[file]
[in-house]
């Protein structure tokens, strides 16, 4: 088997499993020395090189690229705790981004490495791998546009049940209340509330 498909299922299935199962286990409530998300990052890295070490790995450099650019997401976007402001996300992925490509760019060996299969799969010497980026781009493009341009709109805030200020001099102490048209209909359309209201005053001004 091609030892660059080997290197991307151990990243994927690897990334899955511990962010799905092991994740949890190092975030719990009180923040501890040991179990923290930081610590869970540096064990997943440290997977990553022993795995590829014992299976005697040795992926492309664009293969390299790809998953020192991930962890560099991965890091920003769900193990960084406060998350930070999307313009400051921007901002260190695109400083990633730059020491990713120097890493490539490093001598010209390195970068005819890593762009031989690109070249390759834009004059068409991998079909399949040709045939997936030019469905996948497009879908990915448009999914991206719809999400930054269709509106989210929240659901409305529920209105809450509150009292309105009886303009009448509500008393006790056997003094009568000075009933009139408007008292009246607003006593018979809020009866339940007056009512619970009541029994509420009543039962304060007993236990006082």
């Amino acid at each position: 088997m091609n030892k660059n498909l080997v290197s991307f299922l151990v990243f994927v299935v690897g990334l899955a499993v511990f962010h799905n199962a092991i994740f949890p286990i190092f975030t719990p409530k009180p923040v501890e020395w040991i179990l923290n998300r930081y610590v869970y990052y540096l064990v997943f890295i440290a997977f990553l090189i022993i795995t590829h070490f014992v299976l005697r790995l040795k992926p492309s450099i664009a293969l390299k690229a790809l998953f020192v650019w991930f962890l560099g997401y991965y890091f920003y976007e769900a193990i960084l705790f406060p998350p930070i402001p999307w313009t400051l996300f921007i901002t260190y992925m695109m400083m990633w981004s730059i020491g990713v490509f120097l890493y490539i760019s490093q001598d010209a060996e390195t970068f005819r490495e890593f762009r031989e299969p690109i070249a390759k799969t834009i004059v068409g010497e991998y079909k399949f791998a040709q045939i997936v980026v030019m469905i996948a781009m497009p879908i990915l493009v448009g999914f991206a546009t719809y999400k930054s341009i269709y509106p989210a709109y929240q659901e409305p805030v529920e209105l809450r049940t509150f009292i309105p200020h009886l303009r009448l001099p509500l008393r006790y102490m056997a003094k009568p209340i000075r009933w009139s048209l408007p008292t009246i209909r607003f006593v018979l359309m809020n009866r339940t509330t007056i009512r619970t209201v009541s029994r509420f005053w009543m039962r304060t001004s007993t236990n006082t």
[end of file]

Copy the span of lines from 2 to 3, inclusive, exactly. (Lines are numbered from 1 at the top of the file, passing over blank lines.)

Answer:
């Protein structure tokens, strides 16, 4: 088997499993020395090189690229705790981004490495791998546009049940209340509330 498909299922299935199962286990409530998300990052890295070490790995450099650019997401976007402001996300992925490509760019060996299969799969010497980026781009493009341009709109805030200020001099102490048209209909359309209201005053001004 091609030892660059080997290197991307151990990243994927690897990334899955511990962010799905092991994740949890190092975030719990009180923040501890040991179990923290930081610590869970540096064990997943440290997977990553022993795995590829014992299976005697040795992926492309664009293969390299790809998953020192991930962890560099991965890091920003769900193990960084406060998350930070999307313009400051921007901002260190695109400083990633730059020491990713120097890493490539490093001598010209390195970068005819890593762009031989690109070249390759834009004059068409991998079909399949040709045939997936030019469905996948497009879908990915448009999914991206719809999400930054269709509106989210929240659901409305529920209105809450509150009292309105009886303009009448509500008393006790056997003094009568000075009933009139408007008292009246607003006593018979809020009866339940007056009512619970009541029994509420009543039962304060007993236990006082």
């Amino acid at each position: 088997m091609n030892k660059n498909l080997v290197s991307f299922l151990v990243f994927v299935v690897g990334l899955a499993v511990f962010h799905n199962a092991i994740f949890p286990i190092f975030t719990p409530k009180p923040v501890e020395w040991i179990l923290n998300r930081y610590v869970y990052y540096l064990v997943f890295i440290a997977f990553l090189i022993i795995t590829h070490f014992v299976l005697r790995l040795k992926p492309s450099i664009a293969l390299k690229a790809l998953f020192v650019w991930f962890l560099g997401y991965y890091f920003y976007e769900a193990i960084l705790f406060p998350p930070i402001p999307w313009t400051l996300f921007i901002t260190y992925m695109m400083m990633w981004s730059i020491g990713v490509f120097l890493y490539i760019s490093q001598d010209a060996e390195t970068f005819r490495e890593f762009r031989e299969p690109i070249a390759k799969t834009i004059v068409g010497e991998y079909k399949f791998a040709q045939i997936v980026v030019m469905i996948a781009m497009p879908i990915l493009v448009g999914f991206a546009t719809y999400k930054s341009i269709y509106p989210a709109y929240q659901e409305p805030v529920e209105l809450r049940t509150f009292i309105p200020h009886l303009r009448l001099p509500l008393r006790y102490m056997a003094k009568p209340i000075r009933w009139s048209l408007p008292t009246i209909r607003f006593v018979l359309m809020n009866r339940t509330t007056i009512r619970t209201v009541s029994r509420f005053w009543m039962r304060t001004s007993t236990n006082t």